Q&A with Brian Smith President of Editorial Photographers
Excerpted from “The Art and Commerce of Magazine Photography” Presented to ASMP Washington DC on September 11, 2007
Q: Years ago Greg Heisler was quoted in PDN as saying “I think you will find that most of the magazine assignments are given to friends of the photo editors.” Is this still true? How important are those relationships?
A: I suppose that must mean that Gregory has friends in higher places than I do…but seriously…I think it’s less a case of being buddies with your editors and more important that you’re someone they know they can count on to produce a great photo without fail no matter what forces conspire against you.
Q: Does the magazine work lead to other more lucrative work?
A: Getting published in hipper well-art-directed publications can definitely lead to ad work, but sometimes being in the “wrong” magazines can actually hurt you. I try not to worry that much about it as long as the shoots interest me.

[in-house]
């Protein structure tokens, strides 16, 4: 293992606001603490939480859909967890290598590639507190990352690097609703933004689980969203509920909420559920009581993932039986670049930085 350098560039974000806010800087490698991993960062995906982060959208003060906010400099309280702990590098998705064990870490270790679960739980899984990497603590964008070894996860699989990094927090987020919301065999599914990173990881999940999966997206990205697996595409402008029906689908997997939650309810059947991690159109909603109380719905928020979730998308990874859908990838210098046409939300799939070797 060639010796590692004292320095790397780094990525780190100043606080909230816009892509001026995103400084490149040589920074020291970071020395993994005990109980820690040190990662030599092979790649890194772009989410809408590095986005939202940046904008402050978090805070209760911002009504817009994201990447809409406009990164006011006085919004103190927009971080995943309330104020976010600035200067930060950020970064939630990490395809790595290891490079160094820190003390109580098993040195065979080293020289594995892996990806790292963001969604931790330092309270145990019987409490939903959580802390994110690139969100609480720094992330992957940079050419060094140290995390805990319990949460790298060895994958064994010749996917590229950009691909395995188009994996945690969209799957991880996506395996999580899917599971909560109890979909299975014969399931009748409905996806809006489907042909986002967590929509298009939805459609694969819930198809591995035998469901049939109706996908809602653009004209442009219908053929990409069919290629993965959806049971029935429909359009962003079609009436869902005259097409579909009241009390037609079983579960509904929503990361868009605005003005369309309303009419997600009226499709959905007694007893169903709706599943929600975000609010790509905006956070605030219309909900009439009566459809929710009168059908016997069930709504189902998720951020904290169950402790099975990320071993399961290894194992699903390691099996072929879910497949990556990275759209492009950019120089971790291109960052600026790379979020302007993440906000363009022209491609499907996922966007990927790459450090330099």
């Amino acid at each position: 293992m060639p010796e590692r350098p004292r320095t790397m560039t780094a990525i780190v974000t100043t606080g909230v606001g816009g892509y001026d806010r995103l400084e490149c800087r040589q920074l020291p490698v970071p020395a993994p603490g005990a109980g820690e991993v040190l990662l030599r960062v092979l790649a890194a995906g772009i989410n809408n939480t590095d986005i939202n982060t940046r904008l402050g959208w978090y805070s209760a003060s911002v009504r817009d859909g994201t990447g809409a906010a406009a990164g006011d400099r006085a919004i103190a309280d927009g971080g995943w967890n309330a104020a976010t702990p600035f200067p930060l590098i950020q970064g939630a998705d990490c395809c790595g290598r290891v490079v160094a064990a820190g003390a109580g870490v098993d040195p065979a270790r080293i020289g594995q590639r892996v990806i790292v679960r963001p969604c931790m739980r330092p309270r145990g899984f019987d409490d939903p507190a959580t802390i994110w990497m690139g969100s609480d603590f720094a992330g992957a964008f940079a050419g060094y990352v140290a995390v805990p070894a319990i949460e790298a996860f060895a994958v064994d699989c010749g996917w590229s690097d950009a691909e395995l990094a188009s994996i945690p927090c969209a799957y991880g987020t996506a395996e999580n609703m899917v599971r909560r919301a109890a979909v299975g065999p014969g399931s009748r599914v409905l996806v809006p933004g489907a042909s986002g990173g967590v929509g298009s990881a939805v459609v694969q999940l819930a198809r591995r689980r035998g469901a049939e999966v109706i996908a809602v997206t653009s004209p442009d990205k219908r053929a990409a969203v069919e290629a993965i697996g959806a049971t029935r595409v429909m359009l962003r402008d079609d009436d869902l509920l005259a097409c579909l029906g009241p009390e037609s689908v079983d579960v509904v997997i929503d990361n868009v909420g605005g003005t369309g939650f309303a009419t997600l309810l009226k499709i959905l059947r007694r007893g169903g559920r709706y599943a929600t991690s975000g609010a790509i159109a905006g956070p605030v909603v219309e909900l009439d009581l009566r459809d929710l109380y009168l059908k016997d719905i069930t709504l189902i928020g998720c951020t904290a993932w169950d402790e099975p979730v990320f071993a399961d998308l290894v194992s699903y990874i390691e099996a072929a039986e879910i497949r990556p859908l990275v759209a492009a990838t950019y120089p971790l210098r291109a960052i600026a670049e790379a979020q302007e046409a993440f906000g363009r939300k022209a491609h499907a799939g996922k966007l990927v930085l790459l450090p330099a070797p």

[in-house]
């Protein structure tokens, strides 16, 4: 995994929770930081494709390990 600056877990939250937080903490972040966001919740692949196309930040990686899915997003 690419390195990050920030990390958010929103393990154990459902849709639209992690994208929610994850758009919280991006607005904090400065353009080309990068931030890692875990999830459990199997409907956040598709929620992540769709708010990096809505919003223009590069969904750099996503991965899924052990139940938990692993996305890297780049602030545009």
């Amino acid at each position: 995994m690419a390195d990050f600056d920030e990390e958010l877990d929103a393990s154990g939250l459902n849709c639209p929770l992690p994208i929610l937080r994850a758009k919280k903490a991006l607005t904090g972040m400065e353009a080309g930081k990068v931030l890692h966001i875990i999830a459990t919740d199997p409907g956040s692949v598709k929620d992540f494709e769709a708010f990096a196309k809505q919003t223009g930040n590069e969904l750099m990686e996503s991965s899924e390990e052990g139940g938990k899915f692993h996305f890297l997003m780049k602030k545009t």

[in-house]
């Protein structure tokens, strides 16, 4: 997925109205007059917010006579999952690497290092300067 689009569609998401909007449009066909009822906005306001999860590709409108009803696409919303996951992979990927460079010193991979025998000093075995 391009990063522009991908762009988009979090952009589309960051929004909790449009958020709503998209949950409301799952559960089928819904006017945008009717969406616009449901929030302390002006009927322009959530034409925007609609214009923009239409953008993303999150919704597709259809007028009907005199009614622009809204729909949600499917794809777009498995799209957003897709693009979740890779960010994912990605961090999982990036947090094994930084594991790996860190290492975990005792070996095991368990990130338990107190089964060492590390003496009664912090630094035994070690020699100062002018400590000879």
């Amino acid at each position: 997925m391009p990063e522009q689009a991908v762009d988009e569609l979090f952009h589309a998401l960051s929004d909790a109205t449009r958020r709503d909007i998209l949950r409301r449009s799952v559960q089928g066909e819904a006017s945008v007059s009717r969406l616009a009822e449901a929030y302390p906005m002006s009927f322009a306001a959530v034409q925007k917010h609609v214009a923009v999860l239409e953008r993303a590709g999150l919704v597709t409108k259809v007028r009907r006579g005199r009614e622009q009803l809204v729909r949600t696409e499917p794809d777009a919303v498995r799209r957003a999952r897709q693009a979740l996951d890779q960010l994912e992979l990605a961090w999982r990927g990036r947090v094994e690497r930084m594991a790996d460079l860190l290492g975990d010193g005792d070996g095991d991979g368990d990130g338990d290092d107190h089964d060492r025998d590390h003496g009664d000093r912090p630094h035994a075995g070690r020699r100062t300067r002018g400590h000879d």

Q: How do we determine what the good magazines are and who we want to avoid, as far as contracts and art direction. How flexible do we need to be on the contract end of it?
A: Well, good art direction should be pretty obvious from just looking at it. Unfortunately there tends to often be an inverse relationship between trendy art direction and money. Many of the really cool hip magazines will pay, like, a dollar (provided they don’t go bankrupt first.) So there are always trade-offs. Contracts are another issue. Contracts that I’ve seen generally fall into the categories of “The Good, The Bad and The Ugly.” But even some “ugly” contracts are very negotiable, so the best thing to do is discuss the points you need to change. Editorial Photographers has a many of the major magazine contracts posted on the member side of the website.